Sunday, May 14, 2017


Colorado River on northern boundary of Bears Ears (top photo) & Wassataquoik Stream 
As some of you might know, my husband Dan and I have been working to restore Tucson's depleted groundwater and rivers. We practice rainwater harvesting in our own yard and Dan volunteers for Watershed Management Group.  In Tucson, we have been suffering from a 20 year drought. As more and more states experience droughts, it becomes even more vital to protect our water sources. One of the protections we have for our rivers and streams is to designate a piece of land a National Monument.

President Trump recently signed an executive order that could undermine protection of millions of acres of public lands and waters central to our nation’s natural and cultural heritage.

According to America's Rivers:

The order directs the Department of the Interior to review all national monument designations of 100,000 acres or more created since 1996 and suggest modifications. Many of the 26 monuments impacted by the order could suffer the removal of protections for rivers and streams and their priceless natural, cultural and historical values.

Located within these national monuments are rivers and streams that provide clean drinking water supplies for downstream communities, spiritual sites for Native American tribes, fish and wildlife habitat, and opportunities for fishing, boating and hiking.

“This executive order threatens to reverse almost twenty years of progress in preserving our country’s natural heritage,” said Bob Irvin, President of American Rivers.

Earth Justice is taking up that cause:

The first monument in his crosshairs is Bears Ears National Monument—sacred land to five sovereign tribes and home to ancient cliff dwellings, Native American cultural sites, jaw-dropping beauty and iconic wildlife. It’s unconscionable, but the faster they can overturn or shrink Bears Ears, the faster they can give it away to oil, uranium and other industry interests.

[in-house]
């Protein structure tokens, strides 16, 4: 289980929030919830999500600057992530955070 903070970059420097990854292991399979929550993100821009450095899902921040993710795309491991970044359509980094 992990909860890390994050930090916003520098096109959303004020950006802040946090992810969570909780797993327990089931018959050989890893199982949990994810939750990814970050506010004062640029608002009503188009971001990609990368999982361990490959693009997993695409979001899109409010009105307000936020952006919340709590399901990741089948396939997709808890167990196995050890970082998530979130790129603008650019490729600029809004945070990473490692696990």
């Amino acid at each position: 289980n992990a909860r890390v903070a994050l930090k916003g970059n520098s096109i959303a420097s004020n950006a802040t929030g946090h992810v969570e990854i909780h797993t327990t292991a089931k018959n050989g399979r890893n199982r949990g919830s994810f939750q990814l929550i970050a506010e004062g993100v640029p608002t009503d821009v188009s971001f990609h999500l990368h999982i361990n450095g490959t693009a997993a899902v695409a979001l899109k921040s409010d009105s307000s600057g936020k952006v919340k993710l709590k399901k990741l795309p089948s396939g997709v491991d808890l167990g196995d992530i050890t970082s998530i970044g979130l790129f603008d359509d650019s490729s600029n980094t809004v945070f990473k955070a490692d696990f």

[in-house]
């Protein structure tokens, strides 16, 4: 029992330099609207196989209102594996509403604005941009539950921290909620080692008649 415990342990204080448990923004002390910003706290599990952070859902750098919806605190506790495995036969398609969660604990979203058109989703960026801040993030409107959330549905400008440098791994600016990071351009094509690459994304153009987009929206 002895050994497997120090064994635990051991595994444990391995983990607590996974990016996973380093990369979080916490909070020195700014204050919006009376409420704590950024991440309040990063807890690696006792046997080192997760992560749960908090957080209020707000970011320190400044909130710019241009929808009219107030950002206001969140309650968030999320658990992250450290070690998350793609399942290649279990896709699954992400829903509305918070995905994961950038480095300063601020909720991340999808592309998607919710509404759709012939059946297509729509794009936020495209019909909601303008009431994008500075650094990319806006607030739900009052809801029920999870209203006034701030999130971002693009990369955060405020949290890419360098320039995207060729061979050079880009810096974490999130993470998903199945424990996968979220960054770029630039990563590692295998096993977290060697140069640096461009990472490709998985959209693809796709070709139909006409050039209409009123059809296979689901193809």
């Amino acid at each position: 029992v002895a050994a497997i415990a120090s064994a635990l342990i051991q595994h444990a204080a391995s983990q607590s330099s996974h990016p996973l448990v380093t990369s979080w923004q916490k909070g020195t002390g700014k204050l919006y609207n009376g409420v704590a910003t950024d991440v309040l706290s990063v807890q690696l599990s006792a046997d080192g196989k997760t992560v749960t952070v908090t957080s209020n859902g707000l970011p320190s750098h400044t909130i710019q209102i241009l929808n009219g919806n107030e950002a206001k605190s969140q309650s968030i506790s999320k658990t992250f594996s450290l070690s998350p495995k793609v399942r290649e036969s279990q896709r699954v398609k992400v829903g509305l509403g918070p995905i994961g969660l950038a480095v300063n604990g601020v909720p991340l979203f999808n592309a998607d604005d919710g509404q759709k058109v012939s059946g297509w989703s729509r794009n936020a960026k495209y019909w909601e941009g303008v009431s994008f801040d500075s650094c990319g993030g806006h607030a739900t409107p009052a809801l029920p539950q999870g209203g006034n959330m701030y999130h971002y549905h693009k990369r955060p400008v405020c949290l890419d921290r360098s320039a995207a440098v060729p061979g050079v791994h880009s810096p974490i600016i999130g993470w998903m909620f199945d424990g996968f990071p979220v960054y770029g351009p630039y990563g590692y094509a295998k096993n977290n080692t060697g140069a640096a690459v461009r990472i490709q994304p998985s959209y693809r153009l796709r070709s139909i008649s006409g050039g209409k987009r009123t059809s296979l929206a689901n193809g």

But first, Zinke has to open his review of Bears Ears for public comment. You have a narrow window—just until May 26—to urge him to keep this iconic public land intact.

According to Zinke, the review will lead to a report on Bears Ears National Monument in 45 days and a larger report on national monuments in 120 days, though it remains unclear what concrete recommendations for action those reports will make.

Any attempt to reverse or shrink a monument designation by the executive branch is unlawful under the Antiquities Act. Only Congress has the authority to modify a national monument.

Urge Secretary Zinke to follow in the footsteps of his hero Teddy Roosevelt by upholding our public lands and keeping Bears Ears National Monument intact and protected under the Antiquities Act.

The designation of Bears Ears marks the first time in the 110-year history of the Antiquities Act that Native American tribes—the Hopi, Navajo, Ute Mountain Ute, Zuni and Ute Indian tribes—have come together to ask a president to designate a national monument.

We can’t let Bears Ears become the testing ground for dismantling the Antiquities Act. An attack on one national monument is an attack on them all.

Your personalized message will be added along with the following letter:

Uphold Bears Ears National Monument (Re: DOI-2017-0002)

Dear Secretary Zinke. 

Bears Ears National Monument is a national treasure for all Americans to protect and enjoy. As a public stakeholder, I urge you to listen to my voice today. Follow in the footsteps of Teddy Roosevelt and keep this land intact and protected under the Antiquities Act. Don't shrink Bears Ears National Monument or reverse its monument protections.

The designation of Bears Ears marks the first time in the 110-year history of the Antiquities Act that Native American tribes came together to ask a president to designate a national monument. Diminishing this land is an affront to their voices as well.

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